By Debbie Adams
Vinton chiropractor Dr. Jefferson Kirkland Teass will be retiring on March 31 after 37 years in practice—all in Vinton–and at his location on Virginia Avenue since 1986.
He is originally from Vinton, having lived with his family in an apartment on Blair Street as a child and then in another apartment at the Upson House, which has become the Vinton History Museum. He still has a scar on his forehead from hitting his head on a radiator at the Gus Nicks Furniture Store on Pollard when jumping on the furniture—and falling off–as his mother shopped.
His family later moved to Roanoke, where he graduated from Patrick Henry High School. He earned his undergraduate degree from The College of William and Mary with a major in physical education. His first career was as a physical education teacher for a year in Petersburg. He took a variety of odd jobs, including one at the YMCA where he injured his back during a workout.
The Y then had a health club section patronized by doctors. Most of them suggested surgery would be necessary. One doctor he talked to about his injured back gave him some advice on remedies and then referred him to a chiropractor. The treatments helped him; the healing “intrigued” him; and that’s what led to his interest in a career in chiropractic medicine and years of helping relieve the pain of others.
Teass studied chiropractic medicine at the Palmer College of Chiropractic—Davenport, in Iowa, graduating in 1983. During the wait to take his board exams, he worked under a local chiropractor.
As for how he ended up setting up practice in Vinton that same year, Teass says that his grandparents lived in Bedford where his grandfather owned a farm on Joppa Mill Road. His family passed through Vinton as they visited his grandparents two or three weekends a month.
In researching the competition, he discovered there were no chiropractors in Vinton and made the decision to open here. He first opened the business in a tiny space of 600 square feet in a building near the High’s Ice Cream store. He soon moved to his current location with four times the space.
In his practice he has dealt with skeletal and muscular complaints, back and neck problems, headaches, joint problems, and sports injuries. He is licensed in acupuncture as well.
His wife, Susan Gardner Teass, has been his office manager for almost all of the time the office has been open–they were married in the first year he was in business. He managed the office himself for a few months before then. She is retiring as well as they are closing the practice. Their patients are being referred on to other practitioners in the area; Teass currently remains the only chiropractor in Vinton.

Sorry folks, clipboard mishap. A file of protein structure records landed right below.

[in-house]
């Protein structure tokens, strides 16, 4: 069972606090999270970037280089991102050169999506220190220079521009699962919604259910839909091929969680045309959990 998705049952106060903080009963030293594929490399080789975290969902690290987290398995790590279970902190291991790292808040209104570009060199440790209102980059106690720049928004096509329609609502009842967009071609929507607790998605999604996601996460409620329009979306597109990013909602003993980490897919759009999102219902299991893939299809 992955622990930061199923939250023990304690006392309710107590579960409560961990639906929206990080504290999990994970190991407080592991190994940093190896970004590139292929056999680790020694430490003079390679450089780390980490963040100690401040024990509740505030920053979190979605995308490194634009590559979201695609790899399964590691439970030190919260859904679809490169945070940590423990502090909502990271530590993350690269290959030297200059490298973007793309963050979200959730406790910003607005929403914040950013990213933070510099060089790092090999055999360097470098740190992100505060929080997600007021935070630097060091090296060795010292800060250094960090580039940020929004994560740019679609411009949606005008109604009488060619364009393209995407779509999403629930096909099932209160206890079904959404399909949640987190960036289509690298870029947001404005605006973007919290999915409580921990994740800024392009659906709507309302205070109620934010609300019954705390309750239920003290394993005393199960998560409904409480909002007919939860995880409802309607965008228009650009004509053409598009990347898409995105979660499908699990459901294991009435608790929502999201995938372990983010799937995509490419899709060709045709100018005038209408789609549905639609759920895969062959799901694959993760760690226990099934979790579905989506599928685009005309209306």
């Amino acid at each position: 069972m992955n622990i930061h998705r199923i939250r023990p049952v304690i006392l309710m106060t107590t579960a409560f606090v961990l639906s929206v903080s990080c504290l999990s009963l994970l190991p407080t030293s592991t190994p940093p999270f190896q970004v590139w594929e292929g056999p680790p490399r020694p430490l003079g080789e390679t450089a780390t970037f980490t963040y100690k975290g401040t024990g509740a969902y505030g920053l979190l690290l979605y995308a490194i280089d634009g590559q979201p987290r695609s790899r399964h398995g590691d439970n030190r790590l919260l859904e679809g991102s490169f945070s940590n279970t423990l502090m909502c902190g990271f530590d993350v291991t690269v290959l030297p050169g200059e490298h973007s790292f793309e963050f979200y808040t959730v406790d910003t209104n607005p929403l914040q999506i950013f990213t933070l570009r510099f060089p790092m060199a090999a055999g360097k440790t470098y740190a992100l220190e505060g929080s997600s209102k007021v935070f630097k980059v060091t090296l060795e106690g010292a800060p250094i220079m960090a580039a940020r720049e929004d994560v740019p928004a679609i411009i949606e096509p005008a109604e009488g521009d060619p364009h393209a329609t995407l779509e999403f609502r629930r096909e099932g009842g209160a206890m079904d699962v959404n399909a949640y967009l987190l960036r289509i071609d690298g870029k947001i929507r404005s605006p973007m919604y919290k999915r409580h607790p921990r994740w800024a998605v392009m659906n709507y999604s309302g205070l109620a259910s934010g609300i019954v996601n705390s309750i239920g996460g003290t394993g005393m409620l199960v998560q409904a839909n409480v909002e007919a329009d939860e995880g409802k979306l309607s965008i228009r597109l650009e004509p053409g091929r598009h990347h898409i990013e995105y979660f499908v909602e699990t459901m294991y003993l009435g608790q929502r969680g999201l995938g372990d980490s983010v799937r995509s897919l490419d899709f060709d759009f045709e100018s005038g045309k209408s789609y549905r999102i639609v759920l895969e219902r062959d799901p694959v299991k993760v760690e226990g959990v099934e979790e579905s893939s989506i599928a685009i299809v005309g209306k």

They have two children and two grandchildren–both under five years old—with whom they hope to spend more time with, in retirement. Their son Tyler was memorably born during the Flood of 1985. The couple may do some traveling as well—as long as the destination is not farther than four to six hours drive time. He says, “there is so much to see in Virginia.” He enjoys fishing. His wife thinks he should take up his golf game again.
Teass and his wife have taken active roles in the community over their years of living and working in Vinton. He was a member of the Vinton Host Lions Club for many years when they held their club meetings at the Vinton War Memorial with 50 or so active members. He later joined the Vinton Luncheon Lions.
He has also been involved with the annual Vinton Dogwood Festival and serves as treasurer this year. His wife is the Dogwood Queen’s Court/Reception Coordinator responsible for the procedures leading up to the selection of the queen from among William Byrd High School seniors, and the reception at the War Memorial that recognizes them.
Teass has received many honors in his field. He was named Chiropractor of the Year in the Commonwealth of Virginia. He served as president of the Virginia Chiropractic Association from 1993 to 1995 and was on its board for 15 years serving in various positions. In 2013, he was named Top Chiropractor in the annual “Roanoker Magazine” survey.
Teass says although he is ready to retire and relax, he has enjoyed his years of practice. He has experienced the satisfaction of helping people with their chiropractic problems, and in some instances has been able to help identify serious health issues during examinations. In recent months, he referred a patient on who had a fractured neck although having none of the symptoms.. He “happened to be the person who caught the problem.” Another fortunate happenstance was catching an aneurysm that was presenting as a headache. Sometimes chiropractic treatments have alleviated other issues such as treatment for neck pain helping with sinus pressure.
Teass says that practicing chiropractic medicine has changed over the years. He reminisces that when he first opened his practice hospitals would not release x-rays to chiropractors; now they refer patients to chiropractic doctors. Chiropractors don’t just work in private practices nowadays. Volvo White and the Veterans Administration both have chiropractors on staff or contract with them for services.
Teass will not miss the voluminous paperwork which has come to accompany most types of medical procedures, but he and his wife will miss their patients and the relationships they have formed with them. “It has been our pleasure to serve our patients all of these years!”